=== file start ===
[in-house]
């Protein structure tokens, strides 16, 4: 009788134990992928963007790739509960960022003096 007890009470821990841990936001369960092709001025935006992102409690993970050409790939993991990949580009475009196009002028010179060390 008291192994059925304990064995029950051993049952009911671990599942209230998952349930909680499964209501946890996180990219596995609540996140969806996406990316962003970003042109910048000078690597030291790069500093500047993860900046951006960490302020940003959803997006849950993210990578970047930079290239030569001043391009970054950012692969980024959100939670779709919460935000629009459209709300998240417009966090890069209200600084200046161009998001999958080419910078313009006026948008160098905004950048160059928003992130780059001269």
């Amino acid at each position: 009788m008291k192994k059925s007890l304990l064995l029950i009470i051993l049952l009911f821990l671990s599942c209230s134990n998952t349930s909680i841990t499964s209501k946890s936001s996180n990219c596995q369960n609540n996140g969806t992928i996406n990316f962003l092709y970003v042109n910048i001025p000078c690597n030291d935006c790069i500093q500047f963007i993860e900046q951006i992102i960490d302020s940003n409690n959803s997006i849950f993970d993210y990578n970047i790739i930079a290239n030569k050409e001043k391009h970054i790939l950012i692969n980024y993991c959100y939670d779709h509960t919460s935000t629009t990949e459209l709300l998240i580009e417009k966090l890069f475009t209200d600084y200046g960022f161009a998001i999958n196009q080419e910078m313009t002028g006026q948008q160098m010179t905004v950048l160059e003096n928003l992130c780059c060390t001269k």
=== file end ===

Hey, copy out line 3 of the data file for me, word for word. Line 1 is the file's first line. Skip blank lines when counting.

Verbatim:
């Amino acid at each position: 009788m008291k192994k059925s007890l304990l064995l029950i009470i051993l049952l009911f821990l671990s599942c209230s134990n998952t349930s909680i841990t499964s209501k946890s936001s996180n990219c596995q369960n609540n996140g969806t992928i996406n990316f962003l092709y970003v042109n910048i001025p000078c690597n030291d935006c790069i500093q500047f963007i993860e900046q951006i992102i960490d302020s940003n409690n959803s997006i849950f993970d993210y990578n970047i790739i930079a290239n030569k050409e001043k391009h970054i790939l950012i692969n980024y993991c959100y939670d779709h509960t919460s935000t629009t990949e459209l709300l998240i580009e417009k966090l890069f475009t209200d600084y200046g960022f161009a998001i999958n196009q080419e910078m313009t002028g006026q948008q160098m010179t905004v950048l160059e003096n928003l992130c780059c060390t001269k």